New Options for Prostate Cancer Screening
Prostate-specific antigen or "PSA" is a blood test that screens for the level of a protein in the blood that can indicate prostate cancer. For many years, it has been the only screening tool for prostate cancer.
According to the Centers of Disease Control, approximately 30 million PSA screenings are done every year, and about 1.5 million of the screenings are found to be abnormal. Of the one million men who undergo a biopsy due to an abnormal PSA test, 250,000 are diagnosed with prostate cancer. This means that three of four men with an increased PSA are found to be negative for cancer after biopsy.
The American Urological Association (AUA) released its new clinical guidelines on prostate cancer screening in 2013, creating a stir of questions by patients. The panel decided that, from a public health perspective, the current strategy of PSA-based screening that measures the level of enzyme in the prostate provided highly rates of over-diagnosis, needless biopsies and over-treatment.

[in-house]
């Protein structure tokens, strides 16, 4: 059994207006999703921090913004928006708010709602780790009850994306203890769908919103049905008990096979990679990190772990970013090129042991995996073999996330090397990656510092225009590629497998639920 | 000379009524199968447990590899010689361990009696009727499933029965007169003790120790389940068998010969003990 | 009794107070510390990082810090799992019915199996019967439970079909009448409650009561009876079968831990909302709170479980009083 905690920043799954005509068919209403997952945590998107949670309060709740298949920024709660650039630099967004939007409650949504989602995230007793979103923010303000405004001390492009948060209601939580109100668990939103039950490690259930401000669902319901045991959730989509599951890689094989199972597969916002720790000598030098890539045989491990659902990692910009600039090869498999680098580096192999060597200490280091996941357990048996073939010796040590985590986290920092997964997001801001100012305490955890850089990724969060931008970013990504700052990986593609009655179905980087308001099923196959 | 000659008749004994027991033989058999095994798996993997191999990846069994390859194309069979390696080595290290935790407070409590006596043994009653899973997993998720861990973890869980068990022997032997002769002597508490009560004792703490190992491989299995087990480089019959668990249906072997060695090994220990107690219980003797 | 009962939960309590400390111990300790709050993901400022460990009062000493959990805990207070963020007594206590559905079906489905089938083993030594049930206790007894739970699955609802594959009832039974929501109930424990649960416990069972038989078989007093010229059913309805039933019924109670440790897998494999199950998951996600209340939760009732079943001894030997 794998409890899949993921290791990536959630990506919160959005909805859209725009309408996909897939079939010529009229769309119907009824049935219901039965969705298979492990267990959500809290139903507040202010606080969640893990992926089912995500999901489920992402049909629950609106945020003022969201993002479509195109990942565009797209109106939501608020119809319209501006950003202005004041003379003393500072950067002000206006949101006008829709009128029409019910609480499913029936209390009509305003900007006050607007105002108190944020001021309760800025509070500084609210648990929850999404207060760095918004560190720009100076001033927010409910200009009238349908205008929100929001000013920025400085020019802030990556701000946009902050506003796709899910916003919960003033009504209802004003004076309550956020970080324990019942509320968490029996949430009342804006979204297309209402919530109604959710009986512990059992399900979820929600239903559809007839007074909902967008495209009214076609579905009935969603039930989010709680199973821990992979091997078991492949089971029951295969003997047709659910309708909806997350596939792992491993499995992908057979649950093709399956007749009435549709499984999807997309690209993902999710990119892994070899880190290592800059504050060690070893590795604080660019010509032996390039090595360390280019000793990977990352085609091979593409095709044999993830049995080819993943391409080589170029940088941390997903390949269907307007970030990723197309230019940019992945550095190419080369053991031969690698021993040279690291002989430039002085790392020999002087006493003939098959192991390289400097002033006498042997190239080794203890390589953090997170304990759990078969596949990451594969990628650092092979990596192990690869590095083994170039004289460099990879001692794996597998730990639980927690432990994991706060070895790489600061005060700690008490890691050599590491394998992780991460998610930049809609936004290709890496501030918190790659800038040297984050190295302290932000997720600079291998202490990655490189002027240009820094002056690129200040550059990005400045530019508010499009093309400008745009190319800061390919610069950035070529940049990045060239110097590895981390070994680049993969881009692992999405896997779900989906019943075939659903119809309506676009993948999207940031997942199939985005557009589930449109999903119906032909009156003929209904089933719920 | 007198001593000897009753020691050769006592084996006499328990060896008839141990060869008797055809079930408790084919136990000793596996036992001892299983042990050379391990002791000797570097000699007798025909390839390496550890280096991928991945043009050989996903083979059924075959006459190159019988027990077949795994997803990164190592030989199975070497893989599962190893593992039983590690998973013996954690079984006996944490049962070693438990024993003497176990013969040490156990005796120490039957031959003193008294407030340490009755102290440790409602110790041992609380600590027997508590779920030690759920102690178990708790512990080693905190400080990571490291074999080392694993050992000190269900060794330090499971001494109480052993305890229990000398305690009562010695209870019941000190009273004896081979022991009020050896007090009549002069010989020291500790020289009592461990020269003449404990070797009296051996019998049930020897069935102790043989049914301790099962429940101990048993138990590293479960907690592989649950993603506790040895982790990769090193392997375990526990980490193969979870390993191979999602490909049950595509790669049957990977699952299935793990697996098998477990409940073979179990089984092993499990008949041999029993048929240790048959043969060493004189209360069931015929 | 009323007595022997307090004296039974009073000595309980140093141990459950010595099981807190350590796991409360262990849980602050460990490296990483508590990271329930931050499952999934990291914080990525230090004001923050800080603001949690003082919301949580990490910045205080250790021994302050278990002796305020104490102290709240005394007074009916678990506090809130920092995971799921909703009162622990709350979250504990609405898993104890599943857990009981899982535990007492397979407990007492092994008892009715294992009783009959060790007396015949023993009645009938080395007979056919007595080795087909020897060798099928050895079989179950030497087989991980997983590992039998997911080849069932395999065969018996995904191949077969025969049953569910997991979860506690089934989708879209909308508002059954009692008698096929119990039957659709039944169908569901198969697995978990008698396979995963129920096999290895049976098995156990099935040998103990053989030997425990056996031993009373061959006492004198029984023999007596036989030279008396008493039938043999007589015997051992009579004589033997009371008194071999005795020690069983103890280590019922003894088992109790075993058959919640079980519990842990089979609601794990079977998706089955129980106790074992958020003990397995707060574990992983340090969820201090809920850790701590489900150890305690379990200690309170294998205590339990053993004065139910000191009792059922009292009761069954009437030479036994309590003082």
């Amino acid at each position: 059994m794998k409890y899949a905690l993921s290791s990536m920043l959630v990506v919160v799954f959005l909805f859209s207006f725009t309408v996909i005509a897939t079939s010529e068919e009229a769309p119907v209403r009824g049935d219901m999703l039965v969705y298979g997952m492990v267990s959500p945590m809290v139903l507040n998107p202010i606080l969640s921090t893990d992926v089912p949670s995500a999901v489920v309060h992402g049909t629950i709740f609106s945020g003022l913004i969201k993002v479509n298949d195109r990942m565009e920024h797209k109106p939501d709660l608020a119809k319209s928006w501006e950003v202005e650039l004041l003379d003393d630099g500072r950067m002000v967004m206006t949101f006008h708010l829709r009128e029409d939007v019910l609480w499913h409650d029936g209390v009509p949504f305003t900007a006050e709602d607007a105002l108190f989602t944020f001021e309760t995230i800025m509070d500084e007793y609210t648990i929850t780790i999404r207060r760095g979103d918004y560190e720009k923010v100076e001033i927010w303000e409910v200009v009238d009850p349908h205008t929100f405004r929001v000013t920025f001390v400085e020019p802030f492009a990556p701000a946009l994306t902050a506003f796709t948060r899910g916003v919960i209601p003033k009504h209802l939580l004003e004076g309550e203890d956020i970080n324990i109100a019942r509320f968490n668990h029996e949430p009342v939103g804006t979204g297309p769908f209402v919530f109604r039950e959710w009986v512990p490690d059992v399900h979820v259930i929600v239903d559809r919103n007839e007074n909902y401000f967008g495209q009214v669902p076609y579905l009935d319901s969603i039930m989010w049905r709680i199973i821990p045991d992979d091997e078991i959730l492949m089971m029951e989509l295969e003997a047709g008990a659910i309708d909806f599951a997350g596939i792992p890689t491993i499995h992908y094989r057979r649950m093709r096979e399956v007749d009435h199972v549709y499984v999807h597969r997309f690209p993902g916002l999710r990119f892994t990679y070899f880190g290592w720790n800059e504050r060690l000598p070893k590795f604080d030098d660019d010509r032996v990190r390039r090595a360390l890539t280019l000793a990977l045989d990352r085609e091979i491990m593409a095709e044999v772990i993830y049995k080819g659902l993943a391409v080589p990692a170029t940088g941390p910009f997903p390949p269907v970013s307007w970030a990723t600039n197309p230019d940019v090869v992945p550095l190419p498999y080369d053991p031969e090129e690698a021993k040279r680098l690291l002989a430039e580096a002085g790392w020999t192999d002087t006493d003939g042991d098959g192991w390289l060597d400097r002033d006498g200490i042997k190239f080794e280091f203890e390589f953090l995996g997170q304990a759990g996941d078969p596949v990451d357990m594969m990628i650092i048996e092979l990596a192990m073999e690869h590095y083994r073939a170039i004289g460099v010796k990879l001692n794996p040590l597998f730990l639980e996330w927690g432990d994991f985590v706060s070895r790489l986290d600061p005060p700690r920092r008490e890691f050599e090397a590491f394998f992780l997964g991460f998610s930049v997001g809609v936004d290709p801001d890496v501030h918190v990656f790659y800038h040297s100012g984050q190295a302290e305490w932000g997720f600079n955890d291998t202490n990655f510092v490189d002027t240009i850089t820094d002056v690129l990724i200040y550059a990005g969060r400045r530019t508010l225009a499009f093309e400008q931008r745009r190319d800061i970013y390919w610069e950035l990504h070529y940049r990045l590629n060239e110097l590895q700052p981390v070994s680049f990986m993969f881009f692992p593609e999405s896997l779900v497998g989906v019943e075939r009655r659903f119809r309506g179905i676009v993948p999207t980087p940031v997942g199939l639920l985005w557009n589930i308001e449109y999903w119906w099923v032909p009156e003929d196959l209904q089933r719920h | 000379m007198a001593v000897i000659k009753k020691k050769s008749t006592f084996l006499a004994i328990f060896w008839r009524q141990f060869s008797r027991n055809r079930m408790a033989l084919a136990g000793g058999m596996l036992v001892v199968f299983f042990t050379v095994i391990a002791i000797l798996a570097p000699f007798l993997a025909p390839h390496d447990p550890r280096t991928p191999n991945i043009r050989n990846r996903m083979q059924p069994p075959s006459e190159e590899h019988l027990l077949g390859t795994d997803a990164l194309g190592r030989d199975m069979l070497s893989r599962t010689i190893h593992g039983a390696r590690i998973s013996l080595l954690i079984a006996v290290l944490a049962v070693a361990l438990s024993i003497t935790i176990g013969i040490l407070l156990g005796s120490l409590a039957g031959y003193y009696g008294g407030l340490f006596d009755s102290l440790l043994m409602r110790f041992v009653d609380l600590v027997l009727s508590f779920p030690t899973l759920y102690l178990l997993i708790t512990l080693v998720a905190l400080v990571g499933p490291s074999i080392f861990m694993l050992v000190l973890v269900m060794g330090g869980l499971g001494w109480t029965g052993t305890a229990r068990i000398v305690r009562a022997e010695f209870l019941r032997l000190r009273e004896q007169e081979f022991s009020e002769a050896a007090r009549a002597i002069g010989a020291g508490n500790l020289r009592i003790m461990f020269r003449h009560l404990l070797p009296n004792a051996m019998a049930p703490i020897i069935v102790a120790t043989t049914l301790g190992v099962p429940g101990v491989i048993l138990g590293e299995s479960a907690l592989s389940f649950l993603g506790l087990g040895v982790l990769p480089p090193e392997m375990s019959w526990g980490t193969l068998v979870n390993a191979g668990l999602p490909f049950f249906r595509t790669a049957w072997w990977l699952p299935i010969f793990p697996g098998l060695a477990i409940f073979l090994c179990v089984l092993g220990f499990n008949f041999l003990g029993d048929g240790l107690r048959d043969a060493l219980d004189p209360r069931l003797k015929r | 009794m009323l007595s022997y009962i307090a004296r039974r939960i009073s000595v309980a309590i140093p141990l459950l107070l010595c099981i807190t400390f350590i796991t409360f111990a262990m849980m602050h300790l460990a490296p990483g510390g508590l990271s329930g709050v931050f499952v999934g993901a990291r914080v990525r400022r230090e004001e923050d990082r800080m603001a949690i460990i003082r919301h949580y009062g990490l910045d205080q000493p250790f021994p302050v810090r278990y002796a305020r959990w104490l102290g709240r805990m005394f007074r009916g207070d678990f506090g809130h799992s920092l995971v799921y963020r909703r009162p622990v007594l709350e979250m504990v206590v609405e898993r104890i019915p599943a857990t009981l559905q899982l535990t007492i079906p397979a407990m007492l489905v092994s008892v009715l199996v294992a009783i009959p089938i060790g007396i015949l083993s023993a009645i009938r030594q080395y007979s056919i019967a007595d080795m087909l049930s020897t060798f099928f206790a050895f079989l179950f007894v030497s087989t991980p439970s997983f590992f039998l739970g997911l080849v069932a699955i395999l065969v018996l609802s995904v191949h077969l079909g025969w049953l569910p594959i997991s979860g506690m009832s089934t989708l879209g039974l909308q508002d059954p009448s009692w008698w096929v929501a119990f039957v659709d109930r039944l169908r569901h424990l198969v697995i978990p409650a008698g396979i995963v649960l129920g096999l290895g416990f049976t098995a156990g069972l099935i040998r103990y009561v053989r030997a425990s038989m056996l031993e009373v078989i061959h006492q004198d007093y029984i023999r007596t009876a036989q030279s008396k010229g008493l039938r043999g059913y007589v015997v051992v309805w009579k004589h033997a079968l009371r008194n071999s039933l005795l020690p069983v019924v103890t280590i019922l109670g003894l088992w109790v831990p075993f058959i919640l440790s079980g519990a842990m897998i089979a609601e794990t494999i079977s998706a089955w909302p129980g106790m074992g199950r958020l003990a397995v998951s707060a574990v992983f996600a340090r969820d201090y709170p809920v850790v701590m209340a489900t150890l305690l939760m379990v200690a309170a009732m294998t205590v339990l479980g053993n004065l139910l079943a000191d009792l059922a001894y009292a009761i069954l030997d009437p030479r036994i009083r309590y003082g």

"We still believe the PSA test is standard ", says Dr. Alan Partin, M.D., Ph.D., chairman, professor and urologist-in-chief of the Department of Urology at the James Buchanan Brady Urological Institute at the Johns Hopkins Hospital. "However, in the past, when a elevated PSA was found and the biopsy was negative, we would routinely biopsy again. Today, due in part to research Johns Hopkins participated in, we can offer new tests: the Prostate Health Index (PHI) blood test and PCA3 urine test. As these tests become more widely available, urologists will be able to follow those 750,000 men each year and avoid performing some additional biopsies."
Marc Applestein, M.D, a urologist on staff at HCGH notes that, "These new tests will offer men new options. PHI testing will be more available soon and, at present, neither PHI nor PCA3 test are covered by insurance. There is still debate and a lack of consensus about recommendation for men about screening. Men should discuss their family history and when to start PSA testing as well as what new testing options are available with their urologists."